Five Luxury Mansions to be Demolished!

During the construction of five luxury £1m houses, the owners have come to a standstill with the completion as two of the five houses have been built in the incorrect places, and one was built 0.3 foot higher that was originally permitted.  Despite Bolton council giving the go ahead for the plan back in 2014, Sparkle Developments came upon this issue as the houses did not correspond with their planning permissions. In urgency to correct this issue the owners suggested to demolish two homes, to then rebuild them in the correct plots, and to then alter the other house accordingly, this would cost them another £1m. Even with all the suggestions for correction from the owners, Bolton council still rejected their requests and decided that the five, six-bed homes were still too large and too far from each other and should all be demolished, but the council also ruled that the properties were representing inappropriate development within the greenbelt policy. The greenbelt policy is in place to prevent the urbanisation of wide areas of land, which provides a habitat to the local wildlife, however it is not impossible to build on this area, the owners only need the correct planning permissions.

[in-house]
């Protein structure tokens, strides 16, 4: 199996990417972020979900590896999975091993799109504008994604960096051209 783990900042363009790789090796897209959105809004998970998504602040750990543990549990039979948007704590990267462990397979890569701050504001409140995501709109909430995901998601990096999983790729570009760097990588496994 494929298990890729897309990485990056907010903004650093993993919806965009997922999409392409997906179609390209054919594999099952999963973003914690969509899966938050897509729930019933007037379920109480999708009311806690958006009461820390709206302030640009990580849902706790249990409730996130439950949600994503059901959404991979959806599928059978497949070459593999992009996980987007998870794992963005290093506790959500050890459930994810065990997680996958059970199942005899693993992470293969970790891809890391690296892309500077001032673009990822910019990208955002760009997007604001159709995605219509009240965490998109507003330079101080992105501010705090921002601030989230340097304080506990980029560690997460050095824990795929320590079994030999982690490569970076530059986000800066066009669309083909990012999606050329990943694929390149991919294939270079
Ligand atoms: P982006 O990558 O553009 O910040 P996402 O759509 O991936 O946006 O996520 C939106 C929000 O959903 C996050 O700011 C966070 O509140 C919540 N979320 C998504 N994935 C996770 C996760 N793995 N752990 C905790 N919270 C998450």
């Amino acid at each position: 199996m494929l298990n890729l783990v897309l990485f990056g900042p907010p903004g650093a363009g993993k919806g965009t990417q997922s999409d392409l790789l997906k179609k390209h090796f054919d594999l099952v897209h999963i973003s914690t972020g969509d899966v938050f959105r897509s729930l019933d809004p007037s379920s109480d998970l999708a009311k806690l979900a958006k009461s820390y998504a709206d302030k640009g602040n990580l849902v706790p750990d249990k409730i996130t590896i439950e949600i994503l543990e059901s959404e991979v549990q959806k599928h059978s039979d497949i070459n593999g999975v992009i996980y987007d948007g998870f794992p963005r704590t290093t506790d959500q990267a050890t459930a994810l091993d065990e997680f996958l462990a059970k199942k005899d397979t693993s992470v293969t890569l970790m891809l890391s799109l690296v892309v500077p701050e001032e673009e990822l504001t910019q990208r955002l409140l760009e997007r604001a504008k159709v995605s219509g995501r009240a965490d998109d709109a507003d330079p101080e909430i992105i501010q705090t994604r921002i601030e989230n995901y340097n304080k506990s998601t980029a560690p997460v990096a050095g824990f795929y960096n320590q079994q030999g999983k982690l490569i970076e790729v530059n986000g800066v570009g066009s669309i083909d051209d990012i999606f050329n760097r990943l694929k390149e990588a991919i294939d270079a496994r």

The owners are now at risk of losing all five properties as the local authority have proposed an enforcement to flatten the whole development due to the complications with each property, regardless of the fact some houses meet the standards for the initial planning permissions in which were provided by Sparkle Developments, these were also approved by the council back in 2014. As of now the proposal to demolish the whole development is still at a halt as the developers have appealed the decision in hopes to save the properties.

 An owner of one of the properties, Elan Raja, has come out and told Bolton news that he remains “committed to working with the authority to find a compromise”,  even with this appeal planning chiefs have told the developers that the only tolerable plan for the future of these properties is to resist some of the houses and partially demolish others, although this may seem like the most applicable resolution to the situation the developers still remain stuck in their own plans. Another proposal came about in December of 2018, during a private meeting between the homeowners, to demolish one property but rebuilding it under 100 feet to the north-east, and another 57 feet north of the original placement of the property, however the planning agency which is working on behalf of the homeowners has not yet responded – even after being contacted several times.

These houses remain unfinished as of September 2019, as they have yet to create a plan of action for the future, in November there will be a hearing for the appeal of losing the houses all together, that will decide the future for these five houses.


Faith Wood